Less than 20 percent of students are taught in schools within rural areas nationwide. They are often invisible to much of the nation. Political leaders rarely encounter them, and they become overlooked in the story of American education. The 2019 Why Rural Matters report, released in November by The Rural School and Community Trust, shines a spotlight on many of the issues surrounding schools in some of the country’s poorest and most challenged areas. But those issues aren’t the whole story.

I hear so much more about rural education from leaders such as our 2019 National Assistant Principal of the Year, Meghan Redmond, who is committed to changing the narrative about rural schools. Meghan’s school is in a remote Alaskan village that can be reached only by boat or single-engine plane. While they may not have much, the students at Chief Ivan Blunka School in New Stuyahok, AK, have deep community roots. Each student is well known, and everyone in the community relies on one another. The relationships are strong and meaningful—the condition to which every school in the country aspires. Meghan’s school thrives not despite its rural attributes, but because of them. That’s the story of rural schools we have to tell.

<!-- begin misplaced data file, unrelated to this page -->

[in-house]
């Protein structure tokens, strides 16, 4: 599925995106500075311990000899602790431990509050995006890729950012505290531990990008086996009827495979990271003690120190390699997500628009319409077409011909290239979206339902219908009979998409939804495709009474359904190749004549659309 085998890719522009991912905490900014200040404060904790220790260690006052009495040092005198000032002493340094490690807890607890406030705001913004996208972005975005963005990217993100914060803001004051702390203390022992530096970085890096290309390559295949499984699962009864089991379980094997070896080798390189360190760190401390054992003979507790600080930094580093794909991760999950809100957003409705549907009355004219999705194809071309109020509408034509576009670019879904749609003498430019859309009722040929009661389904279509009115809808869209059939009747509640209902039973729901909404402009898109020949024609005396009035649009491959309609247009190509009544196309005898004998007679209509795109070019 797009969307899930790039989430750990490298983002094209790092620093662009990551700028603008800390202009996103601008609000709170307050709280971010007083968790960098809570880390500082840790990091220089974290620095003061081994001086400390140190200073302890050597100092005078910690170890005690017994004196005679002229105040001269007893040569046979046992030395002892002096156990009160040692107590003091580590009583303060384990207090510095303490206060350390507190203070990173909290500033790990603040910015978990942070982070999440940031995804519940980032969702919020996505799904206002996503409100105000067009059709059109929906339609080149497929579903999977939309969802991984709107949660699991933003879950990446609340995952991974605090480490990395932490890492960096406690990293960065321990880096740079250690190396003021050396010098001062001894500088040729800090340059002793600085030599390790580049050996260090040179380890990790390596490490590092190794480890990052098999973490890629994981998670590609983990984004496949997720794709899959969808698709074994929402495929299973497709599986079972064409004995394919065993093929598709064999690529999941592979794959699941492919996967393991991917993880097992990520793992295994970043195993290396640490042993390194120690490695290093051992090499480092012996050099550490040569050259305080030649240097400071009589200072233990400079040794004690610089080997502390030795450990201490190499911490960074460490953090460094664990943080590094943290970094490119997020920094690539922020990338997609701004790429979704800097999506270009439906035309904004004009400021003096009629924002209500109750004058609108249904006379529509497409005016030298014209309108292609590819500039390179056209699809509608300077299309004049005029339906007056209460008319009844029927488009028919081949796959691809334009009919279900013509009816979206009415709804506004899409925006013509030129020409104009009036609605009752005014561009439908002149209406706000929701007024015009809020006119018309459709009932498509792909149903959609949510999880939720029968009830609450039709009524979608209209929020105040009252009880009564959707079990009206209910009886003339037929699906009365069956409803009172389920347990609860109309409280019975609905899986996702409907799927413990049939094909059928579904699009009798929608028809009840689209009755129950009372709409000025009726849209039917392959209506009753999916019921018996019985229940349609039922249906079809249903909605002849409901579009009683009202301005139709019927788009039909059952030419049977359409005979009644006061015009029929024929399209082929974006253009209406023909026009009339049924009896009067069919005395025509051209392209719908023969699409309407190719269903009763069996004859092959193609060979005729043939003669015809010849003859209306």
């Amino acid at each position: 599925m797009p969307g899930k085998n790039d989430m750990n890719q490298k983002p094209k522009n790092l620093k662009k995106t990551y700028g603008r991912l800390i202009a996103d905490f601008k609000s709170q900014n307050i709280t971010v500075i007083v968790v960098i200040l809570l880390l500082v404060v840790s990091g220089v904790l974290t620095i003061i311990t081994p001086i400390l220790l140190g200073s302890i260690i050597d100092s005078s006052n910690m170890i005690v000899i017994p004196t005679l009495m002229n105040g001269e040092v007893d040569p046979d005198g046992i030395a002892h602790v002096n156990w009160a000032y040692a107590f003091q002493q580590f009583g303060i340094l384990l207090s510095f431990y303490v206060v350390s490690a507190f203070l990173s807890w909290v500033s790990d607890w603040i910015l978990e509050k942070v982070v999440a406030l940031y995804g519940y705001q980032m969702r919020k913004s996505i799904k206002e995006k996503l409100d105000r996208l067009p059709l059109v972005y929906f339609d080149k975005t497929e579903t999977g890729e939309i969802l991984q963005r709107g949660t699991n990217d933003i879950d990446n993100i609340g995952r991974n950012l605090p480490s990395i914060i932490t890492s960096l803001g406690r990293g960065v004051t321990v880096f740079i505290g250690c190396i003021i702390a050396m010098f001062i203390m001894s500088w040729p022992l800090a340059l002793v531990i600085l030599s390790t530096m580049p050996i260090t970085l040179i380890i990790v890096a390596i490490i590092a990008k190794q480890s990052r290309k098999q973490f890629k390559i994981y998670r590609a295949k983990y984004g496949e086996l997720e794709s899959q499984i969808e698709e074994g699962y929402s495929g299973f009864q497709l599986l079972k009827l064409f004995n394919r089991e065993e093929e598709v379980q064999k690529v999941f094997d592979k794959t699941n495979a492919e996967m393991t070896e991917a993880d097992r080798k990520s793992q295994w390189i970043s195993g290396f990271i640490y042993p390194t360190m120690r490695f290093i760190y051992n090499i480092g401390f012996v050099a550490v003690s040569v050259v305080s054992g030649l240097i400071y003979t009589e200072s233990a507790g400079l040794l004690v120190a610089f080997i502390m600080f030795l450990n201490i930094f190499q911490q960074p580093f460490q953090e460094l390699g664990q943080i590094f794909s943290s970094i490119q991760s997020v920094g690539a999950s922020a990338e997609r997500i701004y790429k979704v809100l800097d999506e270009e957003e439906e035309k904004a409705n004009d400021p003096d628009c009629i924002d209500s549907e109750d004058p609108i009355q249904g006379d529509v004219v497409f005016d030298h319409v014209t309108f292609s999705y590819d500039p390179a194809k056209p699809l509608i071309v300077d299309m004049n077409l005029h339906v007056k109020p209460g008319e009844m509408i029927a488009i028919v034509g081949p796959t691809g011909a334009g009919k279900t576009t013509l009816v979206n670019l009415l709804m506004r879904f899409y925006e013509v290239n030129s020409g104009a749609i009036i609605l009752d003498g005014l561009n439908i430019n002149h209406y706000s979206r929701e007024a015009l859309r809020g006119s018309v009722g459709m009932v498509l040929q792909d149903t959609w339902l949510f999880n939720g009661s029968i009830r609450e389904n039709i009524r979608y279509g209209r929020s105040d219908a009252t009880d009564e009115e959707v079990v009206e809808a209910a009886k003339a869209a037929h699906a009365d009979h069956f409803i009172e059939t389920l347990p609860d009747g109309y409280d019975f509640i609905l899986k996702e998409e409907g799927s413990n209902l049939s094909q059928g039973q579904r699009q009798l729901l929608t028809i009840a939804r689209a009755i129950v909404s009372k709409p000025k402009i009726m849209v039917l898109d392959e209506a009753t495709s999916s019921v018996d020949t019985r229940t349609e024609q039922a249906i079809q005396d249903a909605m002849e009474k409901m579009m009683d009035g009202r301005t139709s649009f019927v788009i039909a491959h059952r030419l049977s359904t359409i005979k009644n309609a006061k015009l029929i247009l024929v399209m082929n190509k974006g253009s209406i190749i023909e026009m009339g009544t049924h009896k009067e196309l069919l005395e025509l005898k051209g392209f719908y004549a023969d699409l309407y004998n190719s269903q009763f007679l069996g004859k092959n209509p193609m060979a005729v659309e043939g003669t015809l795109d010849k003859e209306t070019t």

The success of your schools begins with leadership. NASSP’s commitment to empowering principals and enhancing your leadership was the spark that ignited our new Building Ranksframework for school leadership. With 15 leadership dimensions divided into the two domains of Building Culture and Leading Learning, Building Ranks demystifies the principal’s job. It gives us a common vocabulary for talking about our work, and it specifies those areas where principals need to excel to lead high-performing schools.

To the principals in rural schools—and school leaders across the nation—thank you for the extraordinary work you do each day. You are building the future we all share, and we are invested in your success.

While this topic of rural schools should be kept top of mind, also of vital importance is the issue of safety in schools. As you make your way through the February issue, you’ll notice our special section on school safety and trauma. As principals, you’re committed to the success of your students, and that begins with ensuring students can learn in an environment that is safe and offers them the physical and mental health supports they need to thrive.





JoAnn Bartoletti

Executive Director, NASSP